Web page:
New guidelines issued recently insist that children aged
five and under should be treated with oral corticosteroids for asthma only if
their wheeze is severe enough to require hospital admission, especially those
with intermittent viral-induced wheezing.
The Thoracic Society of Australia and New Zealand (TSANZ)
updated its position statement on corticosteroid use in childhood asthma after
reviewing recently published clinical research.
The understanding of childhood asthma and recognition of the
need for separate management guidelines for children aged five and under has
increased since the TSANZ published its previous position statement in 2002,
Professor Peter Van Asperen, Head of the Department of Respiratory Medicine at
The Children's Hospital at Westmead said in an editorial published in the
latest Medical Journal of Australia.
"If control is not achieved using initial preventer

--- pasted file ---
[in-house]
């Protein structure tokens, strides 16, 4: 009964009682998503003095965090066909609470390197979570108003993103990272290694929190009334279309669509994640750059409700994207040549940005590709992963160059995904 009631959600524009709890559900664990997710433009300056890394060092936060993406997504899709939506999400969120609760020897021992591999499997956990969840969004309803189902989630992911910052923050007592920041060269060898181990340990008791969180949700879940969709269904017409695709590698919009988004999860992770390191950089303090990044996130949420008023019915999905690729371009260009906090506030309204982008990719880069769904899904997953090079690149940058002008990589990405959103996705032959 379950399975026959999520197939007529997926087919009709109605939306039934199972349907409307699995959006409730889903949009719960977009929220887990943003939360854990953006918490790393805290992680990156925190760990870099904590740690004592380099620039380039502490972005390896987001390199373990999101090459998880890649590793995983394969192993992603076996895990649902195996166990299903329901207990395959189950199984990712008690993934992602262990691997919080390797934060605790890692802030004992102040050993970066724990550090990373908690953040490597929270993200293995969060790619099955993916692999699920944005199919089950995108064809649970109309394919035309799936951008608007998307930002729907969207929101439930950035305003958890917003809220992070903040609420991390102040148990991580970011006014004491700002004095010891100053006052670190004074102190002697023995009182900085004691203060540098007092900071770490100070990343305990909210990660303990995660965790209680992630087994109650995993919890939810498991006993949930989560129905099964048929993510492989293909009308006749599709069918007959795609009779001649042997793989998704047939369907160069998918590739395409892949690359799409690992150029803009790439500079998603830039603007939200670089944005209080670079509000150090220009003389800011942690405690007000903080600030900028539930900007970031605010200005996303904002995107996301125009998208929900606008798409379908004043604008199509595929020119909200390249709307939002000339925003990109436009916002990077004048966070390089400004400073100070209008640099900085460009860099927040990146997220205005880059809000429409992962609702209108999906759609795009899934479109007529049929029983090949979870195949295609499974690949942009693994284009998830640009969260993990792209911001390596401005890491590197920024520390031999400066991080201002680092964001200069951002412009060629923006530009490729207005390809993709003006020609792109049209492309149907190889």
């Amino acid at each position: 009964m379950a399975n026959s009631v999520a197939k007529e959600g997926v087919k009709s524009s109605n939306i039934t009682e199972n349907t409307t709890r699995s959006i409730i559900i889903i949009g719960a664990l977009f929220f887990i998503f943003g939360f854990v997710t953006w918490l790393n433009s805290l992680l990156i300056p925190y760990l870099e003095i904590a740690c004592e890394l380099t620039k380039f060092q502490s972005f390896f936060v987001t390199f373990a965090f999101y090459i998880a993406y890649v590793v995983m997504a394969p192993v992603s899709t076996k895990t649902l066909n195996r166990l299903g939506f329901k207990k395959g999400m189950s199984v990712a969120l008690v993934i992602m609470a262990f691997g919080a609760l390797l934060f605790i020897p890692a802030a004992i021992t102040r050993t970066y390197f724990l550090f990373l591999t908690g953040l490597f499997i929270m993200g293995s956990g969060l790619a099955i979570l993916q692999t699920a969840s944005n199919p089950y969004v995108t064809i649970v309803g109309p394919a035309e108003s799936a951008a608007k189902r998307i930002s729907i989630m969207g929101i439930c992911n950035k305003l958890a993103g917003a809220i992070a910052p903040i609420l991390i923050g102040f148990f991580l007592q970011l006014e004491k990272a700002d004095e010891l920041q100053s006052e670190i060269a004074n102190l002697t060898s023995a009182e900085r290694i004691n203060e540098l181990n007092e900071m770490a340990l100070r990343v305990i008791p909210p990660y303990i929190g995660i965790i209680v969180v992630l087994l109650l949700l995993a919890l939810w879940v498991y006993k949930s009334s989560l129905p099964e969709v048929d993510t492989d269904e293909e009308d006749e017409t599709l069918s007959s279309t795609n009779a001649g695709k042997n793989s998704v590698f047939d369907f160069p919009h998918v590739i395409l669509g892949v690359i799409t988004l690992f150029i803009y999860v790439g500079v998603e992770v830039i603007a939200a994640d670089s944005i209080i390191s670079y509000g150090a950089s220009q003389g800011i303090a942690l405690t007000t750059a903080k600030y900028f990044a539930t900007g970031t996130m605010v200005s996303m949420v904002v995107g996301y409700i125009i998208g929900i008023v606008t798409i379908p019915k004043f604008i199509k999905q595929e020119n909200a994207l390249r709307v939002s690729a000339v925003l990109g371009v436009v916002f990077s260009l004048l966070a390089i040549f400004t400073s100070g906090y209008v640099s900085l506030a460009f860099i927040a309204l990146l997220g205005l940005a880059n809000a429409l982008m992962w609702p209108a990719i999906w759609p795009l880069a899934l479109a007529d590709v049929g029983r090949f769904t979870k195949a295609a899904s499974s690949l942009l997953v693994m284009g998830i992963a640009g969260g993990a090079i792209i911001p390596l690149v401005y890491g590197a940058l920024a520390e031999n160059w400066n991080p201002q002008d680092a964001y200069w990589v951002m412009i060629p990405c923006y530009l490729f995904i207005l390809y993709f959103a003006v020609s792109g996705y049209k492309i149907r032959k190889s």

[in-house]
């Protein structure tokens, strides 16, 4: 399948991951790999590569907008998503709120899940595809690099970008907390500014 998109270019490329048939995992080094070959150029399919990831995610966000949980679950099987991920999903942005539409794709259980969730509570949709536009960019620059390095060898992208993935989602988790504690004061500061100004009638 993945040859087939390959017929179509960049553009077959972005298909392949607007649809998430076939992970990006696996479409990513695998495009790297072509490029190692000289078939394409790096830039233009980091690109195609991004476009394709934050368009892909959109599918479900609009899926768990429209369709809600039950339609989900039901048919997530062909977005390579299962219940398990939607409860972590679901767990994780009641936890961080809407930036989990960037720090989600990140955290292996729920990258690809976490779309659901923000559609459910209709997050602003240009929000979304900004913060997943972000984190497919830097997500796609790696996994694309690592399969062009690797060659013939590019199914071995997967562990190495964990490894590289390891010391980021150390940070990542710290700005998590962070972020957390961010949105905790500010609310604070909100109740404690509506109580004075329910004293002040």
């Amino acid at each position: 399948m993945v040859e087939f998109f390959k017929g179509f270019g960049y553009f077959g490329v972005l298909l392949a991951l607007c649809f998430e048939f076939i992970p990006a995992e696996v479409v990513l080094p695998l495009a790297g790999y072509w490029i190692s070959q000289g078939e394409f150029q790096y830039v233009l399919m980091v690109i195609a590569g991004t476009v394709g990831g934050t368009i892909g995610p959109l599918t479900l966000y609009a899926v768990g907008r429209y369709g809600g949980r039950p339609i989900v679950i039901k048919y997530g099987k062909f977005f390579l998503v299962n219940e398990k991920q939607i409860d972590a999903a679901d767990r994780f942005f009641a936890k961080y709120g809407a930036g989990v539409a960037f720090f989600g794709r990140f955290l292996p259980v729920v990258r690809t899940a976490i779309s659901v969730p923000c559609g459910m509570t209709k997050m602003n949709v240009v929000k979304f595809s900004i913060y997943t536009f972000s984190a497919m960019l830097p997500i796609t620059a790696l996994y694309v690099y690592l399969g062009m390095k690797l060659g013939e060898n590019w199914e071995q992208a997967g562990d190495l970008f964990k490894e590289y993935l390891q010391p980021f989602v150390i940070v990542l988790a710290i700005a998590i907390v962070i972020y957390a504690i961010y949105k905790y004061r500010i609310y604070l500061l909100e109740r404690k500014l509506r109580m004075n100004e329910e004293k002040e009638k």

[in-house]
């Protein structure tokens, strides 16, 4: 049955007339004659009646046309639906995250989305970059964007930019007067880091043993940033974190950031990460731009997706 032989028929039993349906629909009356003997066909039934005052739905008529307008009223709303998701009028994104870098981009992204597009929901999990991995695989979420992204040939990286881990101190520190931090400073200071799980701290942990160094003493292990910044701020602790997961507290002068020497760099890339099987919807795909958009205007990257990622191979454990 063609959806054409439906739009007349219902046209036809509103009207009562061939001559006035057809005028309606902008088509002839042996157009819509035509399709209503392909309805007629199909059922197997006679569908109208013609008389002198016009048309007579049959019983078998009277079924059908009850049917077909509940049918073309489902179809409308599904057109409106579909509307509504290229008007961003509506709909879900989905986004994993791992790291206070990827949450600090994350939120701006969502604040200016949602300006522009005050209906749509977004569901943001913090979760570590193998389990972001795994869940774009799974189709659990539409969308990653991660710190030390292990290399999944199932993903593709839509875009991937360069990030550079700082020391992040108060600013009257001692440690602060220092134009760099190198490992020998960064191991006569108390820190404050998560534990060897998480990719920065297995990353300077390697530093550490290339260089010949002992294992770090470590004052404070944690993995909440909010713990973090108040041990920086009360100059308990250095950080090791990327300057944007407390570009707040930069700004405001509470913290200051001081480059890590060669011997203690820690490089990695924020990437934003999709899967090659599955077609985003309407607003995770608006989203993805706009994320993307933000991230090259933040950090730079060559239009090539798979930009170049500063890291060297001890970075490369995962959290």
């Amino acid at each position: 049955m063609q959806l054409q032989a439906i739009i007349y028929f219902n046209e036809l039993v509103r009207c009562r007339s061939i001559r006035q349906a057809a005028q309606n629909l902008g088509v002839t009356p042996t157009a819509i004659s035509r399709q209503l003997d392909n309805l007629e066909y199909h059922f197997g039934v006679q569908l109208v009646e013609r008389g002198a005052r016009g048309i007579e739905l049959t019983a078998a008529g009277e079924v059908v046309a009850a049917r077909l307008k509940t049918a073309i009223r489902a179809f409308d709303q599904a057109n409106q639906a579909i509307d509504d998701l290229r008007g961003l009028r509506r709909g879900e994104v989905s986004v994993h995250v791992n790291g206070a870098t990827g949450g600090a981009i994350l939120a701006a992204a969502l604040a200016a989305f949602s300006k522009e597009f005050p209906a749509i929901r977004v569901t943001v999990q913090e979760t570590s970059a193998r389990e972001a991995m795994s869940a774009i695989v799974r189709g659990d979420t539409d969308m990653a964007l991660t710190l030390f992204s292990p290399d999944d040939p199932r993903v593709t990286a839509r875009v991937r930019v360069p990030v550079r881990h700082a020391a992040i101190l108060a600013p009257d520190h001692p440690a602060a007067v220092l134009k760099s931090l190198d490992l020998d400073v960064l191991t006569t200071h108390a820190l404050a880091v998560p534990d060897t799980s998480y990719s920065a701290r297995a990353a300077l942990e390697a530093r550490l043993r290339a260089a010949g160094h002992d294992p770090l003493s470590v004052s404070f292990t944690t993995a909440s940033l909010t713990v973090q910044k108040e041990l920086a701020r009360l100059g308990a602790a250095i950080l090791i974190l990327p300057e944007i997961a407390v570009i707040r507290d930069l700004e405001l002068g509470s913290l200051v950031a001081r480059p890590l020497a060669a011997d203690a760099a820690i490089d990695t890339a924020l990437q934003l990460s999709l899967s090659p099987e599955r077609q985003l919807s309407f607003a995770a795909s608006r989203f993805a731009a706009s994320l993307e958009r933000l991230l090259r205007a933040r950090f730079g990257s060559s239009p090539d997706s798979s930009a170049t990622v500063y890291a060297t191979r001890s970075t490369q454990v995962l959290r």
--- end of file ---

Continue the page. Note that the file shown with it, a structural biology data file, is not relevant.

therapy, it is important to review the diagnosis of asthma - particularly in
children aged five years or younger - as many children with recurrent cough are
mislabelled as having asthma," Prof Van Asperen said.
"Oral corticosteroids improve outcomes in children
presenting to hospital with acute asthma, but the efficacy of oral
corticosteroids for children aged five years or younger with acute, mild-moderate,
viral-induced wheezing has been questioned.
"In children aged five years or younger (particularly
those with intermittent, viral-induced wheezing) the use of oral
corticosteroids should be limited to those with severe wheeze who require
The revised position statement also provides updated
recommendations on the roles of inhaled corticosteroids, leukotriene receptor
antagonists and combination medications in childhood asthma management. It
highlights the role of leukotriene receptor antagonists as an alternative to
long-acting beta-agonists as add on therapy in children not adequately
controlled on inhaled corticosteroids and also recommends that long-acting
beta-agonists not be used in children aged five years or younger.